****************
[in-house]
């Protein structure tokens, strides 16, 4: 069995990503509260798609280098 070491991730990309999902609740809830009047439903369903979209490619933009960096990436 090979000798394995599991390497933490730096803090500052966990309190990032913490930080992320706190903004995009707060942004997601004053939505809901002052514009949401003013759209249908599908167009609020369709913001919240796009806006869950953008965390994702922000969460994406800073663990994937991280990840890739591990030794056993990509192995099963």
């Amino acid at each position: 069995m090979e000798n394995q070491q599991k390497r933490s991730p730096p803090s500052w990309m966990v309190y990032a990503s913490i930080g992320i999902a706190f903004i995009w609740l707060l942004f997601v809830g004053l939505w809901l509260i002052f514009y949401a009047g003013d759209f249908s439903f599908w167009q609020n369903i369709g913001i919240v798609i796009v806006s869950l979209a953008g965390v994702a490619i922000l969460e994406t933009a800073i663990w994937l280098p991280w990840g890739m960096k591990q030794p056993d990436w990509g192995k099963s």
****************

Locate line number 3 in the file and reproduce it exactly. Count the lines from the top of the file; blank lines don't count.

């Amino acid at each position: 069995m090979e000798n394995q070491q599991k390497r933490s991730p730096p803090s500052w990309m966990v309190y990032a990503s913490i930080g992320i999902a706190f903004i995009w609740l707060l942004f997601v809830g004053l939505w809901l509260i002052f514009y949401a009047g003013d759209f249908s439903f599908w167009q609020n369903i369709g913001i919240v798609i796009v806006s869950l979209a953008g965390v994702a490619i922000l969460e994406t933009a800073i663990w994937l280098p991280w990840g890739m960096k591990q030794p056993d990436w990509g192995k099963s």